Just purchased a Panasonic RF 2200, FM antenna is broken, it’s missing the power cord does anybody know where I can get replacement parts or if anybody wants to buy this one email me back please
@Keith – Power cords are available for $6.35, including shipping, from a seller on eBay. Can’t remember the seller’s name, but if you search ‘panasonic rf-2200 power cord’ or some such it will turn up.
Thanks keith.laursen @gmail.com
Great article, Thomas, on the Panasonic RF-2200. I purchased one of these new back in the 1970’s from Grand Central Radio in New York City, a store that carried short wave and ham radio (e.g. TenTec) equipment. It was an enjoyable radio not only for the SWL but for hams since it had a BFO and covered many of the ham bands. For the AM DX’er, the built-in rotatable antenna was very helpful in nulling out unwanted stations. I can remember receiving stations as far as Chicago on AM with only the built in antenna from our apartment. in NY. I do remember one problem with the radio; often you would hear a strong SW station from a previous band switch position even though you switched bands. One day I might venture to find one.
I have this radio. If interested let me know. I am from the Philippines. my email address is : [email protected]
Great article as always. I’d love that kind of DXing chance.
I *just* acquired a fine conditioned RF2200 this past weekend, and though it’s just stupidly redundant for me to say so, I have so far been VERY impressed by the MW performance.
My previous MW ‘king’ was a beautifully restored RF2600 which has wonderful MW performance and when coupled with a good loop antenna can bring in the signals… but standalone, internal antennas only, the 2200 hears so much more than any other MW receiver I’ve ever owned. Stations that do not exist on the 2600, even faintly, are heard intelligibly on the 2200, and trace signals on the 2600 sound much more local on the 2200.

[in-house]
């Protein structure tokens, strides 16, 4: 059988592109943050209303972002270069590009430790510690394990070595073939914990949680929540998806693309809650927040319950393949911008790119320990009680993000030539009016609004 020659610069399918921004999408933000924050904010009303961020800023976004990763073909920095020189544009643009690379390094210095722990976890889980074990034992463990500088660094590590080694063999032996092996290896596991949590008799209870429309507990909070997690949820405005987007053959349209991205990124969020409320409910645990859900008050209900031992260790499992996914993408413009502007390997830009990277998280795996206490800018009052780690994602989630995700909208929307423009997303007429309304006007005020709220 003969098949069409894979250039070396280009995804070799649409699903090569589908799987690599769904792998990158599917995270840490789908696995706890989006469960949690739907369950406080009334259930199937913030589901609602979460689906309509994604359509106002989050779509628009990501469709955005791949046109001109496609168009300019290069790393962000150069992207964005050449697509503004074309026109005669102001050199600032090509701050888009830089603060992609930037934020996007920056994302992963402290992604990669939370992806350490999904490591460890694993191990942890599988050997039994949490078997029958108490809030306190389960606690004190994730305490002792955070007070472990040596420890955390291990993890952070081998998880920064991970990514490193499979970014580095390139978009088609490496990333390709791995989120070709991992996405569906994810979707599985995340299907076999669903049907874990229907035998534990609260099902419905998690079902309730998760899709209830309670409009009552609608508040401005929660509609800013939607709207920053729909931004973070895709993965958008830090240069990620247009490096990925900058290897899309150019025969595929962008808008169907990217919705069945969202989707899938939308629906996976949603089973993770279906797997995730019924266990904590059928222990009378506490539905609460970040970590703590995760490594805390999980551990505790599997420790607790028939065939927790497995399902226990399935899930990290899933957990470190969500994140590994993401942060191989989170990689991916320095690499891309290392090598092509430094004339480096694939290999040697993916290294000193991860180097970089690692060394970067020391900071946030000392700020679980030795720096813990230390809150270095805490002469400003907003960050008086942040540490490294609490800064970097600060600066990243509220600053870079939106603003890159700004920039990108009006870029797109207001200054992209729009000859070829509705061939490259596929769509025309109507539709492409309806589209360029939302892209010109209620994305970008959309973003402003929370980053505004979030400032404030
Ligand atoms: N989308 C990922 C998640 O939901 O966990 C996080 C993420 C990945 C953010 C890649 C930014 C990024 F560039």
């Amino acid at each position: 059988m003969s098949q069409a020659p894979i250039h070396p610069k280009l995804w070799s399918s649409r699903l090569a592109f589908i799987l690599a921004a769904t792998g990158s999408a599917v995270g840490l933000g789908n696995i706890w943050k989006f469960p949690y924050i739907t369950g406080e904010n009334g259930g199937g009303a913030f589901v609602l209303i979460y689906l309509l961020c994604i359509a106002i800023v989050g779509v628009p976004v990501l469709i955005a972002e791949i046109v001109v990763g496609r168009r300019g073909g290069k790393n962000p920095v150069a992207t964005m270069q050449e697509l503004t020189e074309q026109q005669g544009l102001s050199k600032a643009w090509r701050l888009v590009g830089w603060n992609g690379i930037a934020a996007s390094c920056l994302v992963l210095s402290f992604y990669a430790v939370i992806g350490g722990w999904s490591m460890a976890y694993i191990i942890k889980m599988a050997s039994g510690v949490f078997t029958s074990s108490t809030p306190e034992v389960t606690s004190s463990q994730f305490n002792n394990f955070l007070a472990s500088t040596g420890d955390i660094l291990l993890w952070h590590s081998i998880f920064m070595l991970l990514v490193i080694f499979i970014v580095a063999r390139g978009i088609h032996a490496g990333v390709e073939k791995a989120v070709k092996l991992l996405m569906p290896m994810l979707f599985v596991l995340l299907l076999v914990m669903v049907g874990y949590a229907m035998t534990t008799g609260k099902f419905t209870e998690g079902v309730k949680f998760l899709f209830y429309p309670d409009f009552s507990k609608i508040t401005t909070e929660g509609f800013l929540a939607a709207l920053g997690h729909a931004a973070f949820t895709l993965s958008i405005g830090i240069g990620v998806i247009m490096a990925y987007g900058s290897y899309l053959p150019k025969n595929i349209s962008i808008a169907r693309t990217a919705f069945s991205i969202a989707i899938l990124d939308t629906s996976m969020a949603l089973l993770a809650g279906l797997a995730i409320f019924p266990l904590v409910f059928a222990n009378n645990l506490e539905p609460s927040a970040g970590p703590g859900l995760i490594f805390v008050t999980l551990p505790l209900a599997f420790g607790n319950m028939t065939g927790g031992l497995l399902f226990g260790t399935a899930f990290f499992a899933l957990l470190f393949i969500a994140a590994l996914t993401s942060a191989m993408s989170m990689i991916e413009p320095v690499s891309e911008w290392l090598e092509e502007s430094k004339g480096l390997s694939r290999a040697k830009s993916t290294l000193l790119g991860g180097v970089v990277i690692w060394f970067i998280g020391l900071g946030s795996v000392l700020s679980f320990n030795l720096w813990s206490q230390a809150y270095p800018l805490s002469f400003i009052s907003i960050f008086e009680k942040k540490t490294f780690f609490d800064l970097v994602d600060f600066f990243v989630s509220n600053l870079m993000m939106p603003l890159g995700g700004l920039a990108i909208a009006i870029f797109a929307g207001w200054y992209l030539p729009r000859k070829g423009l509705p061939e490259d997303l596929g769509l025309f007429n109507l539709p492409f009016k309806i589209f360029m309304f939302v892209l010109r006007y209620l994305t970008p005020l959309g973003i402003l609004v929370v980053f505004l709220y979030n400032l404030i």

Good, strong, beefy audio goes along with its good, strong, beefy construction, and it is a pleasure to use. I have always loved radios that allow you to *play*, or ‘knobulate’ as some of the old-timers used to call it. This one knobulates as good as any and better than most.
Can’t be happier with it unless it somehow starts spitting out hundred dollar bills.
My 2600 is still my all time FM ‘king’, more sensitive and remarkably more selective (after a good alignment) than any other portable receiver I’ve ever used… but for MW, the crown has been quickly and enthusiastically handed over to the RF2200.
I used to have one of these. It’s a great radio. Calibrating the dial is easy. Here’s a link to a .pdf copy of the manual. It’s easier than my attempt at explaining how to do it!
Hmmm, I may have to find another one now. My original one got left outside by the kids while my ex and I were going through a divorce and got ruined.
Stupid me, I forgot the link! I blame it on the lateness of the hour.
This all gives me waves of nostalgia for the 2200, which I remember trying for the first time in a backyard many decades ago. It was one receiver I never really gave a thorough workout, primarily because at the time it seemed so complex (strange for me to say given I now operate WJs and high-end JRCs). I might just take a look at them again….thanks
I’ve been anxiously awaiting this review, Thomas. What a great buy! I’ve been looking at that seller myself, but so far I’ve resisted temptation … I look forward to hearing more about it.
These are of course great radios. I think the appeal for me is partial at least the feeling of controlling the radio – there knobs and switches and dials to rotate and flip and turn. I can tweak settings, work to get the signal in, and enjoy my “reward” with a sound that is basically unmatched today in the small portables. Let’s face it – it also has personality, something lacking from the all-too-often homogenous offerings of today.
Congrats on a great radio buy!